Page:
“Make no mistake, our everyday actions either allow the virus to spread or allow us to contain it. We can choose wisely and dig deep.”
Of Public Health’s newly reported cases, five of them are outbreak-related and three of them are under investigation. The individuals are self-isolating and following directions from Public Health.
The health unit has reported 204 cases of COVID-19 since the beginning of the pandemic.
There are currently eight patients admitted to Health Sciences North who have been tested for COVID-19 and are awaiting their results. There are currently no admitted patients who have tested positive for the virus.
As the number of positive cases of the virus continue to climb in the Sudbury region, more businesses are reporting confirmed cases in their employees.
The Real Canadian Superstore located at 1485 Lasalle Blvd. recently confirmed that “three team members tested positive on a presumptive test for COVID-19.”
The grocery store’s parent company Loblaw Companies Limited posted on its website that the employees were tested on Nov. 7, and the last time they worked was on Nov. 2 and 3.
“For transparency, we regularly update the sections below with all positive COVID-19 cases in our stores, by province, in the last 15 days,” said Loblaw on their website.
“Given the important role we play in our communities, we are prepared for all possible situations, including a positive test for COVID-19 in our stores. In these cases, we work closely with Public Health and follow their guidance to ensure proper notification of close contacts and required cleaning and sanitization in our stores.”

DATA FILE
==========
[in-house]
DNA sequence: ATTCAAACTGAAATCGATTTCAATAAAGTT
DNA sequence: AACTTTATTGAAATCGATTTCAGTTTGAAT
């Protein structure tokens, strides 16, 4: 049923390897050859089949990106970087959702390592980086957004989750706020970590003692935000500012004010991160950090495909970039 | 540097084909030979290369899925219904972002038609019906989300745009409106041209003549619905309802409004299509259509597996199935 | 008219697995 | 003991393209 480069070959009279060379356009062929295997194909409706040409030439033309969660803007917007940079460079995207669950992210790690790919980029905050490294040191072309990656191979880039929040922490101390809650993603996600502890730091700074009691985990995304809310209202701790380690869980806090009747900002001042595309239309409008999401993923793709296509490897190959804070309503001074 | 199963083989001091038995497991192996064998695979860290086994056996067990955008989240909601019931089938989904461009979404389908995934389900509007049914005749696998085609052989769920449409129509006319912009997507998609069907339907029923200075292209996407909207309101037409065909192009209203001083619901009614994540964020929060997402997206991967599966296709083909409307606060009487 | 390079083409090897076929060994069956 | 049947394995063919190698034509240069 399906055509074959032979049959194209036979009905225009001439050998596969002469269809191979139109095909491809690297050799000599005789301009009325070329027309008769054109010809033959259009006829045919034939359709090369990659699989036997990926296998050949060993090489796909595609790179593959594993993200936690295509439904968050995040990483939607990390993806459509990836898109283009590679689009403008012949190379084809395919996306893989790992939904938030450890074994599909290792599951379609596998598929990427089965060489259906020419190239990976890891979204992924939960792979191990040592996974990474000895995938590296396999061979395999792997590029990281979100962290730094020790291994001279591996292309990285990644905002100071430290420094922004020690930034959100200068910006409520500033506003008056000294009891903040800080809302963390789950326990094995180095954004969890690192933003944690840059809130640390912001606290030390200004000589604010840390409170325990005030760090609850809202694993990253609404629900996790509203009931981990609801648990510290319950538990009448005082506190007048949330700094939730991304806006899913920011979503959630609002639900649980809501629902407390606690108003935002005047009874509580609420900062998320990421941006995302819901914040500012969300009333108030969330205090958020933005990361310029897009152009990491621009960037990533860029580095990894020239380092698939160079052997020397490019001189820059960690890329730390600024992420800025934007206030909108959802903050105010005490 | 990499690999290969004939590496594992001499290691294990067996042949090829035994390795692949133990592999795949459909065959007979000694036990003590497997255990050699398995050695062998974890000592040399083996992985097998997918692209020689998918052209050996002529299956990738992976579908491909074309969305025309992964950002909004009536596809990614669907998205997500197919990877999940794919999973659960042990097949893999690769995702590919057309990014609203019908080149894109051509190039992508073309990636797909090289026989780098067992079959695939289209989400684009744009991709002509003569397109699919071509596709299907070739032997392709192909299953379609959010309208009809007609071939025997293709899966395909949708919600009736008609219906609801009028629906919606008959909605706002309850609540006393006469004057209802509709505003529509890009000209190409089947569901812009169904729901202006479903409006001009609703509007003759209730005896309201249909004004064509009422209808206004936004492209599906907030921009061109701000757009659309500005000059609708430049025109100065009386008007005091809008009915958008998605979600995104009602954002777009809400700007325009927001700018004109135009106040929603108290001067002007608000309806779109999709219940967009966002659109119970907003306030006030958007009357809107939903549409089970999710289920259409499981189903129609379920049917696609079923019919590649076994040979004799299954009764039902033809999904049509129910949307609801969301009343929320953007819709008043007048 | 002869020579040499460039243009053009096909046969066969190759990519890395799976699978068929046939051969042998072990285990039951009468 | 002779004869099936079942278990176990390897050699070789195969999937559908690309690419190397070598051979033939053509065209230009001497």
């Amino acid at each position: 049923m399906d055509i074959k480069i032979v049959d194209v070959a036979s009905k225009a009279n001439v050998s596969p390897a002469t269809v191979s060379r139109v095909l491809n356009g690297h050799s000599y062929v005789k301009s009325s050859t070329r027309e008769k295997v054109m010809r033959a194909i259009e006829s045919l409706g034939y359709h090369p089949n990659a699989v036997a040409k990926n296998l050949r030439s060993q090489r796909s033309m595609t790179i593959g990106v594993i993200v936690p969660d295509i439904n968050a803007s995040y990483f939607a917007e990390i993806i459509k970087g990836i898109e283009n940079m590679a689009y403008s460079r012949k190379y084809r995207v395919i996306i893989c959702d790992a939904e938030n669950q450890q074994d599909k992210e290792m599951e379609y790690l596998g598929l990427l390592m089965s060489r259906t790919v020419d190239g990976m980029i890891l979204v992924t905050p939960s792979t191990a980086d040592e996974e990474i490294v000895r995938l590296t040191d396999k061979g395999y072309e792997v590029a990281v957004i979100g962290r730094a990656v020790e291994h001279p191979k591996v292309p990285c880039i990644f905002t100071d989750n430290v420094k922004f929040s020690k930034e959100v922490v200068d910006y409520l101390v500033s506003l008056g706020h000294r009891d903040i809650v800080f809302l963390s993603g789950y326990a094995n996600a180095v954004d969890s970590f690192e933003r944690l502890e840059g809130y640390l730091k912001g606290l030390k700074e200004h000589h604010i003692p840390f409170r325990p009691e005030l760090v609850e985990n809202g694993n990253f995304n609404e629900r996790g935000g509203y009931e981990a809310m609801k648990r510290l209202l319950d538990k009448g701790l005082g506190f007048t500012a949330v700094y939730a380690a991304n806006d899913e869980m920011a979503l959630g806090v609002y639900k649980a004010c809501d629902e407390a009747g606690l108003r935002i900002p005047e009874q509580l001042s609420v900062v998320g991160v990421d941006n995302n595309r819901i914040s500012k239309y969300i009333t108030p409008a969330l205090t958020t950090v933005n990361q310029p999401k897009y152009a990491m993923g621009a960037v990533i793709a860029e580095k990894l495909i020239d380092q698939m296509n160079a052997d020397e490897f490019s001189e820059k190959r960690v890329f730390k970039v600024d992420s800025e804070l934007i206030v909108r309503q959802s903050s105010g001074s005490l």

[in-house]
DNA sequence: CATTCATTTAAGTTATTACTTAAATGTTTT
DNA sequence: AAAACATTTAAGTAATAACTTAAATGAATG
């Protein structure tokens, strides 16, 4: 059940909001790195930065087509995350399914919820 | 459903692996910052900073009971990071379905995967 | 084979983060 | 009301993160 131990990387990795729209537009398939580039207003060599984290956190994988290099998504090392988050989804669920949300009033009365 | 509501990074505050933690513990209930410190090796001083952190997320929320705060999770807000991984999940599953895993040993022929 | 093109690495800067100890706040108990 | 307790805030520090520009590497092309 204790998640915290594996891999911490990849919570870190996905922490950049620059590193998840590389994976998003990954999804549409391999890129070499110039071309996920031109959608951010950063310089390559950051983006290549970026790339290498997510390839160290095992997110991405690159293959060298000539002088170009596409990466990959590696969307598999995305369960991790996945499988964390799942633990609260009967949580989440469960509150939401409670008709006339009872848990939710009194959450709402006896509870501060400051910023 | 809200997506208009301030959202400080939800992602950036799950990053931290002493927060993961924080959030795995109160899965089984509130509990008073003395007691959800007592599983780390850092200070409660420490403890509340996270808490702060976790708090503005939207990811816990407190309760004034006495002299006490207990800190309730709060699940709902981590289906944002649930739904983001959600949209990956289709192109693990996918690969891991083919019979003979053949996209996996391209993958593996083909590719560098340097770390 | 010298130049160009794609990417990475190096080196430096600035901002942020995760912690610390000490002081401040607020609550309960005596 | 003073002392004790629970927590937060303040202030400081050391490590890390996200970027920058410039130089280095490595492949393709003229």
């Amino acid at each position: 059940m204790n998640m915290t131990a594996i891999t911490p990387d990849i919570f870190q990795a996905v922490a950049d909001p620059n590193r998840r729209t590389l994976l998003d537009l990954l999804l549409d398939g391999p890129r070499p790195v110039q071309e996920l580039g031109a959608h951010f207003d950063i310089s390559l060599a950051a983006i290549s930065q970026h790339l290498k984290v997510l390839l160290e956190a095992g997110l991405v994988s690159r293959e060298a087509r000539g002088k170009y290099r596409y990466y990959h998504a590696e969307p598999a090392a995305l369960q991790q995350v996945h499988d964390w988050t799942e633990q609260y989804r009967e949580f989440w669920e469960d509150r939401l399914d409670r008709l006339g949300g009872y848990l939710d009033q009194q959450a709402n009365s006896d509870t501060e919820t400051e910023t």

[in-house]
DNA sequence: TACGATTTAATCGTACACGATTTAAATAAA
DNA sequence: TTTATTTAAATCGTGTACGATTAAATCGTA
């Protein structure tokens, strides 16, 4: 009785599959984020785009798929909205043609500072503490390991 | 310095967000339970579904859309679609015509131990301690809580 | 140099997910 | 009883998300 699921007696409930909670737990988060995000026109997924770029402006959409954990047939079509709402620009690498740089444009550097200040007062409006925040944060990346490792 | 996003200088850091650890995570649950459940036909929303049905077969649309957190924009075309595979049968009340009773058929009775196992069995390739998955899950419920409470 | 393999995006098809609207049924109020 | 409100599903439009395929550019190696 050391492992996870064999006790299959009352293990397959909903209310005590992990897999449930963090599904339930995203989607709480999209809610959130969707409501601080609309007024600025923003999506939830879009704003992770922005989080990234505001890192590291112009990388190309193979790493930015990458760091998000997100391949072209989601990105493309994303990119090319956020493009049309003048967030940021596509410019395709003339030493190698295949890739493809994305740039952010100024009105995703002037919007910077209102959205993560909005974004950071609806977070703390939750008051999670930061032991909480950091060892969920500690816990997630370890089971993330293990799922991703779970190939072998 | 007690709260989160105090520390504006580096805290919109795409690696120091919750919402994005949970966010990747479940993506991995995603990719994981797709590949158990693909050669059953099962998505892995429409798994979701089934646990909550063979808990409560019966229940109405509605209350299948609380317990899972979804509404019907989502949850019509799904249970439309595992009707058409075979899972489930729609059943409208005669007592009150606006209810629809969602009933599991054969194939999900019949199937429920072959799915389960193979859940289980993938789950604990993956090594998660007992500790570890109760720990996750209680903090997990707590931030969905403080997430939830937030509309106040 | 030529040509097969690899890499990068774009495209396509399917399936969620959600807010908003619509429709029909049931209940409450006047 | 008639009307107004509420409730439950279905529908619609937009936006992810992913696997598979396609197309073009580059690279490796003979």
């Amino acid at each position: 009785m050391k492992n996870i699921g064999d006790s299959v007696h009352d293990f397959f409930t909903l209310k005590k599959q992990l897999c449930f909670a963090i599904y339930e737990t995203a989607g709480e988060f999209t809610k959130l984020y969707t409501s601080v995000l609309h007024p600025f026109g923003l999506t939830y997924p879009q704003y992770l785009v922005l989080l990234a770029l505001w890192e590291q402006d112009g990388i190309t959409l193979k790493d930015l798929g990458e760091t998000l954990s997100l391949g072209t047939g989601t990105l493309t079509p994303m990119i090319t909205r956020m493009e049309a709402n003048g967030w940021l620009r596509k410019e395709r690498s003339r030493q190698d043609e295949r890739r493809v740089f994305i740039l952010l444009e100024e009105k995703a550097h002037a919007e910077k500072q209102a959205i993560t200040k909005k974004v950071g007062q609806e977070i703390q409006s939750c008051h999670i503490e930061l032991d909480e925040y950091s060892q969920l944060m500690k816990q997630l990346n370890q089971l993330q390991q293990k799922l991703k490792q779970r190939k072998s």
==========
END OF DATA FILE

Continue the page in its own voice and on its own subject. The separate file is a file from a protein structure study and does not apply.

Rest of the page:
Walmart in Sudbury is reporting eight cases at its two locations, according to reports.
The Rainbow District School Board also confirmed on Friday that a positive case of COVID-19 had been reported at Northeastern Elementary School in Garson.
Through contact tracing, Public Health will notify all close contacts of local cases directly. If you are not contacted by Public Health, you are not considered a close contact.
A close contact of a confirmed cases is someone who has been within six feet or two metres of an infected person for longer than 15 minutes.
As of October 3, the Province of Ontario paused social circles and is advising that all Ontarians allow close contact only with people living in their own household and maintain two metres physical distancing from everyone else. Individuals who live alone may consider having close contact with another household.
Although it is still permissible for 10 people to gather indoors and 25 people to gather outdoors under Yellow-Protect zone restrictions, in-person gatherings of any size should be limited and should always include distance and masking when distancing is not possible.
Limiting our contacts and in-person interactions as much as possible is critical in reducing the spread of COVID-19.
Unless people are from the same household, keep 2 metres or 6 feet apart and wear a face covering if distancing is not possible. Face coverings must be worn in all indoor public spaces and workplaces, and they must also be worn in other indoor spaces where distancing is not possible.
It’s also important to remember to stay home if you are ill. A mild illness could be COVID-19 and may be much more severe for someone else who might catch it.